Not yet in place, but planned for, is a complementary forum for public health and security where civil society and other authorities can also participate. The ambition is to meet in the extended forum once a year to have a reconciliation where all actors’ competence and their target groups’ perspectives are considered. Through the dialogue, new temporary groups can form based on contemporary needs. Responding to the interview question of how alignment between scope, goals, and the structuring of work is assured, the interviewee said that although many important aspects are in place, everyone with any responsibility needs to adopt and ‘breathe’ the new program. The aim is to find appropriate approaches to attract people from all operations who have special interest in dealing with social sustainability issues and can report back to their respective steering groups. So far, there have been goals and ambitions available in different policy documents, but these have usually not been considered to a sufficient extent. Asked what is required to reach the ambitions, the interviewee admitted that, unfortunately, often signs of unsustainability, such as the increasing gang crime and reports of mental illness, need to be visible for action to happen.

3.7.2. Örnsköldsvik

Örnsköldsvik municipality is situated in the northern part of Sweden, 550 km north of Stockholm, with a population of 55,800 inhabitants. To carry out the tasks a municipality has, one rarely works alone according to both interviewees. Still, it is not always clear who has the coordinative responsibility for specific focuses and issues. See Table 8 for an overview of how work is organized in Örnsköldsvik.
Within the municipal administration, cross-municipal and strategic responsibilities are coordinated from the public health and competence unit, which is located at the municipal management administration and answers to the municipal board. One interviewee, however, emphasized that despite distribution across multiple departments it is important that the responsibility for coordination linked to specific work also lies with each department.
The survey answers underlined this spread of coordinative responsibility. For example, health is connected to most operations but takes different forms, such as the care of employees at the human resources’ department, students’ health, community planning and health promotion, social services, and culture and leisure. Additionally, in terms of competence, shared responsibility becomes obvious. The education administration covers from 1-year-old children up to adult education, while the public health and competence unit deals with post-secondary education, research collaboration, and inhabitants’ need for competence. Further, the human resources’ department is responsible for staff competence and competence supply issues, while each manager is responsible for having development talks (including skills’ development) with their employees. At the welfare unit, assessments of work ability and support needed to enter the labor market are also made. Both interviewees described the ambition for influence and impartiality aspects to be integrated into all activities and that the work looks different depending on operations. They are municipality-wide assignments, but, for influence, for example, the municipality has a number of councils (including councils for accessibility and participation) and works for active participation in elections. Furthermore, the education administration works, for example, with impartiality in connection with students. Regarding meaning making, interviewee 1 said they have talked about a sense of context for a long time and interviewee 2 expressed that these questions are closely related to the welfare administration’s assignment according to the Social Services Act.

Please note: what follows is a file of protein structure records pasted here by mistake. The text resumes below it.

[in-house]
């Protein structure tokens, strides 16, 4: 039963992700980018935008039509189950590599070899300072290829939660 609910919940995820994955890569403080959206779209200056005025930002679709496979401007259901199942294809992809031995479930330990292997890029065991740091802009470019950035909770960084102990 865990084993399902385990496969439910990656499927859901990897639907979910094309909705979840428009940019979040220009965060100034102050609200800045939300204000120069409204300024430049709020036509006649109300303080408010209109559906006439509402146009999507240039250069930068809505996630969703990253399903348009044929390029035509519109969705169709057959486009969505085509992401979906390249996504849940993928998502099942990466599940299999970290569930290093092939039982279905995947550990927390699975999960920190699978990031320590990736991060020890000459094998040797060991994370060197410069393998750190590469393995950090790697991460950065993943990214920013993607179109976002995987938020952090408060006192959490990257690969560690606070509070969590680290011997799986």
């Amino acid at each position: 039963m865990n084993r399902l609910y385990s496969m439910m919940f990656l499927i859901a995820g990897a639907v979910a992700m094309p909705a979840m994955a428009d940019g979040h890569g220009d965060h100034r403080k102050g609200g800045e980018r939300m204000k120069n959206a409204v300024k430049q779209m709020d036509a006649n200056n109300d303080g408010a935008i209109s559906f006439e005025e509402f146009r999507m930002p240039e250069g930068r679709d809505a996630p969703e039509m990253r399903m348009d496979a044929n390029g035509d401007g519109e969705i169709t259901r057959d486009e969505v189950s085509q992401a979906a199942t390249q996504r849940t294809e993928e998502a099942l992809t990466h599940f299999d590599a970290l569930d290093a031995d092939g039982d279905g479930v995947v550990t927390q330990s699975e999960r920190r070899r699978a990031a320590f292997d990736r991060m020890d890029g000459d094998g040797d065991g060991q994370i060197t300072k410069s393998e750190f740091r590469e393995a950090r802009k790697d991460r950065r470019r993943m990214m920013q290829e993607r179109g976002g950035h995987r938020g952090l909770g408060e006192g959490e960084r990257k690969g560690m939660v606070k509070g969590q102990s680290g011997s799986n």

Addressing the complexity of social sustainability work in the municipality, one of the interviewees described it as working with, and understanding, many different layers and connections. This is, in turn, the main job for the employees at the public health and competence unit, to continuously take a helicopter perspective, make sense of the web of issues and assignments, to inform policy, and provide a clear basis for decision making. The roles presented in Table 5 are positions at this centrally placed unit and important heads of departments who also have coordinative responsibility in relation to their respective assignments.
Internally, Örnsköldsvik has appointed strategic and operative collaboration groups for different sub-areas, e.g., a clearly stated mission to the administrations for welfare, culture and leisure, education, and social services to collaborate around children and young people. Similar collaborations exist for mental illness and gender equality, as well as crime prevention work. For overall sustainability issues, there is a newly (2018) established Sustainability Forum, which is composed of committee presidents, heads of administration, and coordinators within the municipal administration. Interviewee 1 emphasized how the work must not be too rigid. In a new pilot project, the municipality will work innovatively to involve citizens through so-called ‘Together contracts’ supported through The Swedish Association of Local Authorities and Regions [30] (SALAR). The goal is for elected representatives, officials, and citizens together to develop solutions to local problems and for this to be formulated as a social contract between the various actors.